Friday, June 04, 2010


Despite the low-key treatment in the British media, the euro crisis has not gone away. In fact, it just got worse with the single currency dropping below $1.20 for the first time in more than four years. It fell to $1.1994 in late European trading before edging back up to $1.2006. That was its lowest level since March 2006.

As significant was the situation in Hungary, where the currency, bonds and stock market "reeled" today as the new government tried to reassure investors that it was not about to slide into a Greek-type crisis.

It had not been helped by Lajos Kosa, deputy chairman of the governing Fidesz party, who had said on Thursday that the country was facing a Greece-like financial meltdown. Former Fidesz finance minister Mihaly Varga added to the disarray with a warning that the deficit could reach 7-7.5 percent of GDP, about twice as much as planned for 2010 by the previous government.

The new government was sworn in last Saturday after winning a landslide in April's elections. But its talk about a massively revised budget gap was eerily similar to the situation in Greece. There, the 2009 deficit went from a planned 3.7 of GDP to 13.6 percent of GDP by year's end and led to the financial crisis, which saw Greece get a €110 billion rescue package to save it from bankruptcy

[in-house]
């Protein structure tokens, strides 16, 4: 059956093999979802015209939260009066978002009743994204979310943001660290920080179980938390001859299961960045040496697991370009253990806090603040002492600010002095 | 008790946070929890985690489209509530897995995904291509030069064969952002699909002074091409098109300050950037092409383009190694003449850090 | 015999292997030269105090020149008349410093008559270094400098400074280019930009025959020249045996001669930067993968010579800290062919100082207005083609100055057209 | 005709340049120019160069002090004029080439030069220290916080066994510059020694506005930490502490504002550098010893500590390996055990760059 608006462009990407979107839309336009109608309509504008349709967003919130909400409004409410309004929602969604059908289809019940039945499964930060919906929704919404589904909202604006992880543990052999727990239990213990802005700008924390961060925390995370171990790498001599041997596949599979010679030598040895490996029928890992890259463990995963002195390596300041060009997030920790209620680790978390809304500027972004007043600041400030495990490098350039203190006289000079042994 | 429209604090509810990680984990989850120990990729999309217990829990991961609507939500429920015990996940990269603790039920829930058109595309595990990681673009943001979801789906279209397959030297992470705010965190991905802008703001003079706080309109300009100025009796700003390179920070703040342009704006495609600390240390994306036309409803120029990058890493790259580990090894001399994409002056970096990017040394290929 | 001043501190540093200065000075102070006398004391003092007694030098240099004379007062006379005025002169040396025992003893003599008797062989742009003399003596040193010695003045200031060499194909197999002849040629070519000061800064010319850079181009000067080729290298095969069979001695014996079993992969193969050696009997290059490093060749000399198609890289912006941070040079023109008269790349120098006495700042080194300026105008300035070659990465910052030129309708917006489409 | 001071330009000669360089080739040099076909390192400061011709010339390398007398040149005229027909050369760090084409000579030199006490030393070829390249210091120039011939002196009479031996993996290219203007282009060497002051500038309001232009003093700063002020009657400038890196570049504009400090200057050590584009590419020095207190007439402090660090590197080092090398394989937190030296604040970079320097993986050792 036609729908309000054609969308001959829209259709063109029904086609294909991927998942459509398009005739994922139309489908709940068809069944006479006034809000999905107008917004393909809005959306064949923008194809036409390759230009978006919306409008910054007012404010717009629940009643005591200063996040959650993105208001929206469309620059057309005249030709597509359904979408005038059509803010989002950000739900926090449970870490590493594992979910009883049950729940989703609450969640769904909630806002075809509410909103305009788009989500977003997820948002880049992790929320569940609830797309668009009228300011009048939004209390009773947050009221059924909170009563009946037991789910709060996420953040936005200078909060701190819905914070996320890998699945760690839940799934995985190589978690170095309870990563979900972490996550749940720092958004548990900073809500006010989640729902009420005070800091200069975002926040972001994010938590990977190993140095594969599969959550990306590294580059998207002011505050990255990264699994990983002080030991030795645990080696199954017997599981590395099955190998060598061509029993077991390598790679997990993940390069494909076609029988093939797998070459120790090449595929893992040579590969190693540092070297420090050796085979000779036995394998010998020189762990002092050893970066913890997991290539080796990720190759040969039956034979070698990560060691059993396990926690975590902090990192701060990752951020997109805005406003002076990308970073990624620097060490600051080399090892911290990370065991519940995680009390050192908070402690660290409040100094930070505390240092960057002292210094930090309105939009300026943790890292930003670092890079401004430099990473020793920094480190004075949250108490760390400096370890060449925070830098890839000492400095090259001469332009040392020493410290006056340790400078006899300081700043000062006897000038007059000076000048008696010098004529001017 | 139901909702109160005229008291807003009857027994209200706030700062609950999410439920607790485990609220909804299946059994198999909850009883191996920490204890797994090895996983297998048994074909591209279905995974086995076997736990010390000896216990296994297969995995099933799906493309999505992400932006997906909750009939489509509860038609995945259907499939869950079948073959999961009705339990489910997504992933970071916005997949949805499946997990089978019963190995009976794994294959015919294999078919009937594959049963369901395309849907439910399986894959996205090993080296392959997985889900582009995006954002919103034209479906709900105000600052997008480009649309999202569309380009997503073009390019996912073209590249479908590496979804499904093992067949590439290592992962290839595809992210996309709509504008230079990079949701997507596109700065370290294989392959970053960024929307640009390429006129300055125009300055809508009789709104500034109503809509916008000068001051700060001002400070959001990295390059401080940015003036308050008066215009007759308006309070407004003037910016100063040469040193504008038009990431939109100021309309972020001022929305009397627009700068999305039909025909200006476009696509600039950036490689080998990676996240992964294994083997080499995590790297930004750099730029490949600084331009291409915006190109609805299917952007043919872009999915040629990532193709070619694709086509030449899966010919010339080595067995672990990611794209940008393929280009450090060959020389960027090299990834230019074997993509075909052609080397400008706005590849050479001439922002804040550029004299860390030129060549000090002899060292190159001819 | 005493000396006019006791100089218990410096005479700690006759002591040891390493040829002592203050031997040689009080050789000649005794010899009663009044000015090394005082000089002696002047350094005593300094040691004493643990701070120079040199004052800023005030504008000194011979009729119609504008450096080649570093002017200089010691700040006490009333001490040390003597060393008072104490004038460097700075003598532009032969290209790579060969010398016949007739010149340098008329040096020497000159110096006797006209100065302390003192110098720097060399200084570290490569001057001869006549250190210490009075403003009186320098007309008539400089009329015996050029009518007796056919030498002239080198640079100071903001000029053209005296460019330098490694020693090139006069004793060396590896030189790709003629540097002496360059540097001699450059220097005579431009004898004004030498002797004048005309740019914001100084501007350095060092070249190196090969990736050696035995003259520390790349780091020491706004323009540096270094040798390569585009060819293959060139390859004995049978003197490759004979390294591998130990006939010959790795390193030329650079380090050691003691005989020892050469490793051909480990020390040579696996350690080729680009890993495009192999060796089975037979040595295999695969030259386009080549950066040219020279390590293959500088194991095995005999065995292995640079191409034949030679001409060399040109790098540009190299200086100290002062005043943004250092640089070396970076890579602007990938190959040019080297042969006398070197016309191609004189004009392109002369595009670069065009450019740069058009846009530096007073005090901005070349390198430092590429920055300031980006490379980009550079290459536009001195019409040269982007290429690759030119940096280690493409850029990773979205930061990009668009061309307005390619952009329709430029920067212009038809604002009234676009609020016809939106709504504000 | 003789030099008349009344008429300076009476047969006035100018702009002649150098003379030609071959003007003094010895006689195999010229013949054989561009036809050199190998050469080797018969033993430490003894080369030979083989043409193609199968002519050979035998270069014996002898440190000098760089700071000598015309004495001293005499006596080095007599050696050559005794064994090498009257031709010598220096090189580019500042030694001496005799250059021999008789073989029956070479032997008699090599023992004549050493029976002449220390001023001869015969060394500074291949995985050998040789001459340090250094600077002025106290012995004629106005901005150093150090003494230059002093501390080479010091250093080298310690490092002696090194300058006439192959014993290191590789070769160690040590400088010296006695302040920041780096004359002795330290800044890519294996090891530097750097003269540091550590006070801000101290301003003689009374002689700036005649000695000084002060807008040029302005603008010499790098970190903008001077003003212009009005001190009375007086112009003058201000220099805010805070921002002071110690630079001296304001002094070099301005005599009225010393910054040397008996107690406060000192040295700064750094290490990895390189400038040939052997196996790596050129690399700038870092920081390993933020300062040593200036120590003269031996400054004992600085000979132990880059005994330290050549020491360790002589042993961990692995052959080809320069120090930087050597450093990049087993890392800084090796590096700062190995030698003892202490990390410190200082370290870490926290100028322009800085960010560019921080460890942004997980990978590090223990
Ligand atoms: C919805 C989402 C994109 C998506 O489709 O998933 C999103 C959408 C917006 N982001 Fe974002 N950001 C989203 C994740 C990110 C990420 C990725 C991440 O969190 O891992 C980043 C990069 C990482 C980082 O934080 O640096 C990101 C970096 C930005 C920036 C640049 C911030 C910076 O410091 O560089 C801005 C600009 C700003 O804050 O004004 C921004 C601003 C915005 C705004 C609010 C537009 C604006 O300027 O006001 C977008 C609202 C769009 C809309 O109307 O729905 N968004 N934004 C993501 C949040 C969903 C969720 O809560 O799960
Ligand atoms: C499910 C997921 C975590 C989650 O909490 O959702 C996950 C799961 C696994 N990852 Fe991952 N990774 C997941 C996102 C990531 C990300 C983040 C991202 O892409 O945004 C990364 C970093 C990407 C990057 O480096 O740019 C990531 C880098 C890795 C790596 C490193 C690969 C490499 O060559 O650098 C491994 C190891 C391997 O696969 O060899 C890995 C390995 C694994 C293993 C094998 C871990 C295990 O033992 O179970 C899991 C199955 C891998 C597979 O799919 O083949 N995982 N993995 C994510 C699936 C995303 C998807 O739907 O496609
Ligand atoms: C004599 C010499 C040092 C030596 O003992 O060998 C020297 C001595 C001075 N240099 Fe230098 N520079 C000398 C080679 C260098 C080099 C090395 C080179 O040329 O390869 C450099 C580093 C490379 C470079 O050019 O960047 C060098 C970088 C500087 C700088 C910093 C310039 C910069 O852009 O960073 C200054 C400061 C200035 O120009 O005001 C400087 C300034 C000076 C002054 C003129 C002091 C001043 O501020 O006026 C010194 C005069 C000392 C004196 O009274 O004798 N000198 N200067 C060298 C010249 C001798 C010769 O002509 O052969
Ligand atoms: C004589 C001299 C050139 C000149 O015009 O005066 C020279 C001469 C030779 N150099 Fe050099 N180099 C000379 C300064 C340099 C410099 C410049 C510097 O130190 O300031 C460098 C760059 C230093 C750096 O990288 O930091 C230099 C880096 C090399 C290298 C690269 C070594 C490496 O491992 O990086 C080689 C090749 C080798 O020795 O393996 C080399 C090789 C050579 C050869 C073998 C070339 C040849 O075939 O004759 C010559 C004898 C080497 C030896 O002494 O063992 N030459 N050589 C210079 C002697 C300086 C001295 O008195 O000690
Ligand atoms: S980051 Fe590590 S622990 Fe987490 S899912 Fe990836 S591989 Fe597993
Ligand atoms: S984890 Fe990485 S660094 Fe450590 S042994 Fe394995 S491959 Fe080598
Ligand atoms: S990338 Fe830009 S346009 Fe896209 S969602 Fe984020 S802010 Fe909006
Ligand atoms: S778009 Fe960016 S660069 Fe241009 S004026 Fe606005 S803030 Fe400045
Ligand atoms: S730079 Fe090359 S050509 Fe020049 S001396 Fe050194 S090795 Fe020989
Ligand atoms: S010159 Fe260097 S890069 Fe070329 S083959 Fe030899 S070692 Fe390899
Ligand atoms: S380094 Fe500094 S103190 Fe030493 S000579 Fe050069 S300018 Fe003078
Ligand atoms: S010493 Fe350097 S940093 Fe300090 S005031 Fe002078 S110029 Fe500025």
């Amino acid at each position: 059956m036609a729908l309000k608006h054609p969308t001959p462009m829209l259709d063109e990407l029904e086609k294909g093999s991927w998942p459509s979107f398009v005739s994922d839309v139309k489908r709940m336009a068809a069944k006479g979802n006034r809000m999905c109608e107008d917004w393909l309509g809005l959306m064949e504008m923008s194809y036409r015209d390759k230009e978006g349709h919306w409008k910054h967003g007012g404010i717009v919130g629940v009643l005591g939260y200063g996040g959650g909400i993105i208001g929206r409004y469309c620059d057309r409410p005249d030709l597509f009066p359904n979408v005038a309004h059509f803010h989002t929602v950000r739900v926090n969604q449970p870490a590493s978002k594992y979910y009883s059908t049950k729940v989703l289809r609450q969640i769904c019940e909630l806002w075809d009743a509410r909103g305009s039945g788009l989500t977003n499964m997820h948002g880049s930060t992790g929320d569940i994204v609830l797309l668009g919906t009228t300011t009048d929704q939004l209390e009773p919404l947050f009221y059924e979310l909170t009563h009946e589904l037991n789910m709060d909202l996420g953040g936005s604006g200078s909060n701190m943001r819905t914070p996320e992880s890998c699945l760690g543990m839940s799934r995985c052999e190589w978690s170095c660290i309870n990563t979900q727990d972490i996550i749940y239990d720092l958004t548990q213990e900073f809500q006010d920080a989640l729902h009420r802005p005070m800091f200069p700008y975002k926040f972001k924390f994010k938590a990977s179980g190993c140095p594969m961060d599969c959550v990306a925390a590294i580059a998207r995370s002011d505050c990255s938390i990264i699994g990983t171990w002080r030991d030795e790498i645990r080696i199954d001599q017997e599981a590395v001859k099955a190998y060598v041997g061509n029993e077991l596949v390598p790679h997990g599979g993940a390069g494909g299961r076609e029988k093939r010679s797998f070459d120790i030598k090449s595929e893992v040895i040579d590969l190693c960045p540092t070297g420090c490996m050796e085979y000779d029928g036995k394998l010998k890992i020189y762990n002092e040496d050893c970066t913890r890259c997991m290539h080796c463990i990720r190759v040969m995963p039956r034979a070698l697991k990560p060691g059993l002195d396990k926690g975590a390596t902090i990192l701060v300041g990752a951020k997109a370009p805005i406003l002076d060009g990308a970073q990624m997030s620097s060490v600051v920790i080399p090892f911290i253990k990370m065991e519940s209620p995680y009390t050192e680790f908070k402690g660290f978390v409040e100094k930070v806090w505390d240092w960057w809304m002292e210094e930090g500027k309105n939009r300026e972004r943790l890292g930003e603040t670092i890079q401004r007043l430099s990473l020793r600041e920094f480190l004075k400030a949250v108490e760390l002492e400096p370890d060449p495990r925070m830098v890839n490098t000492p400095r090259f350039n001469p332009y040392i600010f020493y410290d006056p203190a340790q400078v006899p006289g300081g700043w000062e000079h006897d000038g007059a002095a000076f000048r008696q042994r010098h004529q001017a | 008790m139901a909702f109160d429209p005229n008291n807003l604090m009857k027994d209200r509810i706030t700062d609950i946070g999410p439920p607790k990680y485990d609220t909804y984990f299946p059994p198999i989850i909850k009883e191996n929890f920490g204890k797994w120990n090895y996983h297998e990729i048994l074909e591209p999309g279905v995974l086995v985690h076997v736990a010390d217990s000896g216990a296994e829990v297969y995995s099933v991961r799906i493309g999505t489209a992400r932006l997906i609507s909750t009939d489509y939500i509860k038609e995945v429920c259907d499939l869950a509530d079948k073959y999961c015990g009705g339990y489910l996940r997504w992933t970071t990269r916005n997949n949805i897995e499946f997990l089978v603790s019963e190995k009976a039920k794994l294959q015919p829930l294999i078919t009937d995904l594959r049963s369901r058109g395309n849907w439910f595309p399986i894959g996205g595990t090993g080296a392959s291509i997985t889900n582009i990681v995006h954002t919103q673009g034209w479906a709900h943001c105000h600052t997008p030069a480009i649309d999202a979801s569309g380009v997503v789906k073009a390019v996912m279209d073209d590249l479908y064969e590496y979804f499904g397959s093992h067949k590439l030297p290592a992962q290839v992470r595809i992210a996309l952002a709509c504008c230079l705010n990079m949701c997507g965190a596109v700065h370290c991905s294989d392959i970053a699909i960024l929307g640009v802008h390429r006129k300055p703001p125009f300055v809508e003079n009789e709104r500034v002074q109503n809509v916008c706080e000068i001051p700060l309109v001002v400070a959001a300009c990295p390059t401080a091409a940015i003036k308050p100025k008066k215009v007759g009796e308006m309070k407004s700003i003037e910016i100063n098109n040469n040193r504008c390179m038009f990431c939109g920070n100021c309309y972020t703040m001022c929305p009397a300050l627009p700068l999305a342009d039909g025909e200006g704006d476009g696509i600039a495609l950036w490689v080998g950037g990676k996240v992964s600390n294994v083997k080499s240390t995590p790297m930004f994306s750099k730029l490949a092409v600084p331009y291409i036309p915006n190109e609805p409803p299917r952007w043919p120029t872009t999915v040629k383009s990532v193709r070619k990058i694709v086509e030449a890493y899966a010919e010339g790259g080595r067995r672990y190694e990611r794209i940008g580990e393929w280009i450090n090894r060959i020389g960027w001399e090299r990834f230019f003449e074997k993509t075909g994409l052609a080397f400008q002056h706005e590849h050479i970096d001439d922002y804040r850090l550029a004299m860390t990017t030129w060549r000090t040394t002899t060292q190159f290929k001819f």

Unsurprisingly, international markets reacted quickly to the parallels drawn, although some experts are dismissing the panic, stating that Hungary's short-term debt amounts to a mere 2.4 percent of GDP, which is easily manageable.

Nevertheless, pundits who have got used to referring to Europe's financial crisis by reference to the acronym "PIIGS" are now having to consider whether Hungary should be admitted to the bad debt club. In that case, presumably, the club becomes "PHIIGS". At what point, though, do the acronyms become dangerously unstable and we move into panic mode?